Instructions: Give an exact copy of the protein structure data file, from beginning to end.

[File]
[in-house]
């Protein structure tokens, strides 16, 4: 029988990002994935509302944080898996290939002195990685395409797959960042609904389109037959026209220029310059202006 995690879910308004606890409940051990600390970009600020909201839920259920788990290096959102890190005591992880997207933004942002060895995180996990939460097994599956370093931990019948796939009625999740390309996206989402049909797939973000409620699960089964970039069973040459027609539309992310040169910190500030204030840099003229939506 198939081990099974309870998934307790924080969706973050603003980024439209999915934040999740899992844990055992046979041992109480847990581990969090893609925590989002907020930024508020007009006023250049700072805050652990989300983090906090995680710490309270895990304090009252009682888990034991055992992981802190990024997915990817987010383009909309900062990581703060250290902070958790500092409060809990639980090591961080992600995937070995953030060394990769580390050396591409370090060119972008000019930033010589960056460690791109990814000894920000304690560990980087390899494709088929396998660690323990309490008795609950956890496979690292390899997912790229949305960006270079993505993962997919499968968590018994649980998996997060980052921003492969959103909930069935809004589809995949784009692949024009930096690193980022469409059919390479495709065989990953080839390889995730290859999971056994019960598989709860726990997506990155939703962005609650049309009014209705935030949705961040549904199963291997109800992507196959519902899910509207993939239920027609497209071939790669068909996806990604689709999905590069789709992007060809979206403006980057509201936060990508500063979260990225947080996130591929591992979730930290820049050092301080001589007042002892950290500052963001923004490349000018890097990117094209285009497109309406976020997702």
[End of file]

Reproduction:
[in-house]
């Protein structure tokens, strides 16, 4: 029988990002994935509302944080898996290939002195990685395409797959960042609904389109037959026209220029310059202006 995690879910308004606890409940051990600390970009600020909201839920259920788990290096959102890190005591992880997207933004942002060895995180996990939460097994599956370093931990019948796939009625999740390309996206989402049909797939973000409620699960089964970039069973040459027609539309992310040169910190500030204030840099003229939506 198939081990099974309870998934307790924080969706973050603003980024439209999915934040999740899992844990055992046979041992109480847990581990969090893609925590989002907020930024508020007009006023250049700072805050652990989300983090906090995680710490309270895990304090009252009682888990034991055992992981802190990024997915990817987010383009909309900062990581703060250290902070958790500092409060809990639980090591961080992600995937070995953030060394990769580390050396591409370090060119972008000019930033010589960056460690791109990814000894920000304690560990980087390899494709088929396998660690323990309490008795609950956890496979690292390899997912790229949305960006270079993505993962997919499968968590018994649980998996997060980052921003492969959103909930069935809004589809995949784009692949024009930096690193980022469409059919390479495709065989990953080839390889995730290859999971056994019960598989709860726990997506990155939703962005609650049309009014209705935030949705961040549904199963291997109800992507196959519902899910509207993939239920027609497209071939790669068909996806990604689709999905590069789709992007060809979206403006980057509201936060990508500063979260990225947080996130591929591992979730930290820049050092301080001589007042002892950290500052963001923004490349000018890097990117094209285009497109309406976020997702």